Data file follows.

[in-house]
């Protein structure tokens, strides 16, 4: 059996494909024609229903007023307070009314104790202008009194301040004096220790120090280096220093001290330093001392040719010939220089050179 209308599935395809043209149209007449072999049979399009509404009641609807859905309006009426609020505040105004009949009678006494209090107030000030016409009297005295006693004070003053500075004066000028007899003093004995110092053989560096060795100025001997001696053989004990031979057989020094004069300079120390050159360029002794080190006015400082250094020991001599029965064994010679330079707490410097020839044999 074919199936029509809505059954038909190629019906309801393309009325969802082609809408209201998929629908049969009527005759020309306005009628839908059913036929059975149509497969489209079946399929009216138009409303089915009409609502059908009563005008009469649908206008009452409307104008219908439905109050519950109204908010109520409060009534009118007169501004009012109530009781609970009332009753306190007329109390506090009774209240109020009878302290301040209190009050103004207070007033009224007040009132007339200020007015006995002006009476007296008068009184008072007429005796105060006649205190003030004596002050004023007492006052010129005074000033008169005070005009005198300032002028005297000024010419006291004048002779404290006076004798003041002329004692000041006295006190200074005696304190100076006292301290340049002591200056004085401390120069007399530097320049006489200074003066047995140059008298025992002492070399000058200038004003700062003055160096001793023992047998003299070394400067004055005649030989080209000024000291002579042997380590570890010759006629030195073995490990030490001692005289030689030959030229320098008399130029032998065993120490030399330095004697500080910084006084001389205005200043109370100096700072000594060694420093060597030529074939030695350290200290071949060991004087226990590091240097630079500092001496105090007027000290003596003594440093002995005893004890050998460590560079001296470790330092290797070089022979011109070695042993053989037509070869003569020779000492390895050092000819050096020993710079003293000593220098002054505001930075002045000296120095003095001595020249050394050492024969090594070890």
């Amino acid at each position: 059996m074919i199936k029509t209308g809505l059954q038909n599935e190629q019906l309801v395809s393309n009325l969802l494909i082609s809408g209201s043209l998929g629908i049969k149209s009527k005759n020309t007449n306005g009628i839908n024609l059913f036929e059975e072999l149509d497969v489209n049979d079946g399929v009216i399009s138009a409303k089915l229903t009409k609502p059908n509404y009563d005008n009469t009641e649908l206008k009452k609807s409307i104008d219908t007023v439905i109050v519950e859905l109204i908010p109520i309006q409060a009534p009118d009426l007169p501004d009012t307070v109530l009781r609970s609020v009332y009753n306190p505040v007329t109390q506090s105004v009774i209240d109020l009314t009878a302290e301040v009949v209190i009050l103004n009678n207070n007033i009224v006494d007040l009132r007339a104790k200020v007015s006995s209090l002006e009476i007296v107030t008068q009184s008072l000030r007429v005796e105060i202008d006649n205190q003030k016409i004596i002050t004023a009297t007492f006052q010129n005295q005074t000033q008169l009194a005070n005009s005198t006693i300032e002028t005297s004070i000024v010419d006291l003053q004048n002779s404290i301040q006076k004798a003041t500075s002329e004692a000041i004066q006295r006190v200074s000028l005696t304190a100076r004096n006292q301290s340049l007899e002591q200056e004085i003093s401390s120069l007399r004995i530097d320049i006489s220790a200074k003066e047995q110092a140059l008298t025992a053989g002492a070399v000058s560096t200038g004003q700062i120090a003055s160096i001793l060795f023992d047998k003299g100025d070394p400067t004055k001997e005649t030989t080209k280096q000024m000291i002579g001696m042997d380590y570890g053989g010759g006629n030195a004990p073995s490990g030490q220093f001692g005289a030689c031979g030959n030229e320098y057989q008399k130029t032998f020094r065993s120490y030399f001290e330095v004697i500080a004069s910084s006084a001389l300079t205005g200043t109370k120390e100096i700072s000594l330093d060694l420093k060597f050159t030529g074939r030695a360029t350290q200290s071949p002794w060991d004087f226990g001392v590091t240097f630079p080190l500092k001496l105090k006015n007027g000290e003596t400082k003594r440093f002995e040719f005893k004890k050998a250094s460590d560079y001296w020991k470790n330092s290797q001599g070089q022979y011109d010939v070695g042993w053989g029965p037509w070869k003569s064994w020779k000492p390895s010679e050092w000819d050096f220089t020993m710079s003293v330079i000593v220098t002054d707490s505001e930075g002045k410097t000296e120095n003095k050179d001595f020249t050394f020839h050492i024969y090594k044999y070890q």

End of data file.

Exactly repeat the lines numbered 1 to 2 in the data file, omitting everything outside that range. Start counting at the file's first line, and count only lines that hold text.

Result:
[in-house]
């Protein structure tokens, strides 16, 4: 059996494909024609229903007023307070009314104790202008009194301040004096220790120090280096220093001290330093001392040719010939220089050179 209308599935395809043209149209007449072999049979399009509404009641609807859905309006009426609020505040105004009949009678006494209090107030000030016409009297005295006693004070003053500075004066000028007899003093004995110092053989560096060795100025001997001696053989004990031979057989020094004069300079120390050159360029002794080190006015400082250094020991001599029965064994010679330079707490410097020839044999 074919199936029509809505059954038909190629019906309801393309009325969802082609809408209201998929629908049969009527005759020309306005009628839908059913036929059975149509497969489209079946399929009216138009409303089915009409609502059908009563005008009469649908206008009452409307104008219908439905109050519950109204908010109520409060009534009118007169501004009012109530009781609970009332009753306190007329109390506090009774209240109020009878302290301040209190009050103004207070007033009224007040009132007339200020007015006995002006009476007296008068009184008072007429005796105060006649205190003030004596002050004023007492006052010129005074000033008169005070005009005198300032002028005297000024010419006291004048002779404290006076004798003041002329004692000041006295006190200074005696304190100076006292301290340049002591200056004085401390120069007399530097320049006489200074003066047995140059008298025992002492070399000058200038004003700062003055160096001793023992047998003299070394400067004055005649030989080209000024000291002579042997380590570890010759006629030195073995490990030490001692005289030689030959030229320098008399130029032998065993120490030399330095004697500080910084006084001389205005200043109370100096700072000594060694420093060597030529074939030695350290200290071949060991004087226990590091240097630079500092001496105090007027000290003596003594440093002995005893004890050998460590560079001296470790330092290797070089022979011109070695042993053989037509070869003569020779000492390895050092000819050096020993710079003293000593220098002054505001930075002045000296120095003095001595020249050394050492024969090594070890």